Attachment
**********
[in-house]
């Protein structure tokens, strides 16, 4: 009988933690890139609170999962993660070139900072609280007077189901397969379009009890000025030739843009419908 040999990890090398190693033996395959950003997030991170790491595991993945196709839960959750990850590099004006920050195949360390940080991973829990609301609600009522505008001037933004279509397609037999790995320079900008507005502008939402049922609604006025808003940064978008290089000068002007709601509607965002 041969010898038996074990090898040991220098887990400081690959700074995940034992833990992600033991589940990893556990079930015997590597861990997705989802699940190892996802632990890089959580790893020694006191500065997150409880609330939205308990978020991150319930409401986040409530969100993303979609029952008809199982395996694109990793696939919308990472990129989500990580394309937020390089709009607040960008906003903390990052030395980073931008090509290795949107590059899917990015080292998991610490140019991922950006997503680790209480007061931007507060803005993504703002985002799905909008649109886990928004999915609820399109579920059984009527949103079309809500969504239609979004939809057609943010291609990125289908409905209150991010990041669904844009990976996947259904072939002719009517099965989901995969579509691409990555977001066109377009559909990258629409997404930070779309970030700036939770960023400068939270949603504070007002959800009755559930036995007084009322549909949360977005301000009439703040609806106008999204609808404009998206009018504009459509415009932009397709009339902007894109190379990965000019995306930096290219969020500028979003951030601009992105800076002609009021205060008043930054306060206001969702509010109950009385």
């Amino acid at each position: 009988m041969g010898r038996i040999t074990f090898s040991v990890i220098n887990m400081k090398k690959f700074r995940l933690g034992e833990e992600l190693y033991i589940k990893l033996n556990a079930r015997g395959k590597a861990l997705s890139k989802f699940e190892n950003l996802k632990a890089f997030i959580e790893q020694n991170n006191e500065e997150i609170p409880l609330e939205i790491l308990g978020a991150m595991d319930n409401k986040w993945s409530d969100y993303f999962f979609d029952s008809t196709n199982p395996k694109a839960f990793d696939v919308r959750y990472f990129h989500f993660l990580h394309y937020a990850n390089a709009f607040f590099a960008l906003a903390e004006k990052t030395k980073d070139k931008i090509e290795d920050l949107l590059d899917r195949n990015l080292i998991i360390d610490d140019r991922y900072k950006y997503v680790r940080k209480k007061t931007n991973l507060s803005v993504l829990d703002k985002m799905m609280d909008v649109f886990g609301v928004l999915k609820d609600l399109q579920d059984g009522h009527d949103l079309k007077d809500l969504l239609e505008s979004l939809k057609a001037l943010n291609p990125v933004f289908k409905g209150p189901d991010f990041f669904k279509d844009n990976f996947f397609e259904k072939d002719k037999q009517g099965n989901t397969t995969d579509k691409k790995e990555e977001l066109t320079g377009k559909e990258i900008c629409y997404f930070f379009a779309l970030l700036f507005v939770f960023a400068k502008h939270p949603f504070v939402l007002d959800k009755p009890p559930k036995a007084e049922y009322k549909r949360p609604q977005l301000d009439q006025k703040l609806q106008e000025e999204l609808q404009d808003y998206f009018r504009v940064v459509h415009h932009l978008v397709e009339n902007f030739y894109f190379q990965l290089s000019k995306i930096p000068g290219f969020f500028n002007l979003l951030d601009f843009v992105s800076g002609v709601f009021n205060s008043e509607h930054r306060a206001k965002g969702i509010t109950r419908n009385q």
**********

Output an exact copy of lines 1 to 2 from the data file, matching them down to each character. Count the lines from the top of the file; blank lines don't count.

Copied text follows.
[in-house]
């Protein structure tokens, strides 16, 4: 009988933690890139609170999962993660070139900072609280007077189901397969379009009890000025030739843009419908 040999990890090398190693033996395959950003997030991170790491595991993945196709839960959750990850590099004006920050195949360390940080991973829990609301609600009522505008001037933004279509397609037999790995320079900008507005502008939402049922609604006025808003940064978008290089000068002007709601509607965002 041969010898038996074990090898040991220098887990400081690959700074995940034992833990992600033991589940990893556990079930015997590597861990997705989802699940190892996802632990890089959580790893020694006191500065997150409880609330939205308990978020991150319930409401986040409530969100993303979609029952008809199982395996694109990793696939919308990472990129989500990580394309937020390089709009607040960008906003903390990052030395980073931008090509290795949107590059899917990015080292998991610490140019991922950006997503680790209480007061931007507060803005993504703002985002799905909008649109886990928004999915609820399109579920059984009527949103079309809500969504239609979004939809057609943010291609990125289908409905209150991010990041669904844009990976996947259904072939002719009517099965989901995969579509691409990555977001066109377009559909990258629409997404930070779309970030700036939770960023400068939270949603504070007002959800009755559930036995007084009322549909949360977005301000009439703040609806106008999204609808404009998206009018504009459509415009932009397709009339902007894109190379990965000019995306930096290219969020500028979003951030601009992105800076002609009021205060008043930054306060206001969702509010109950009385």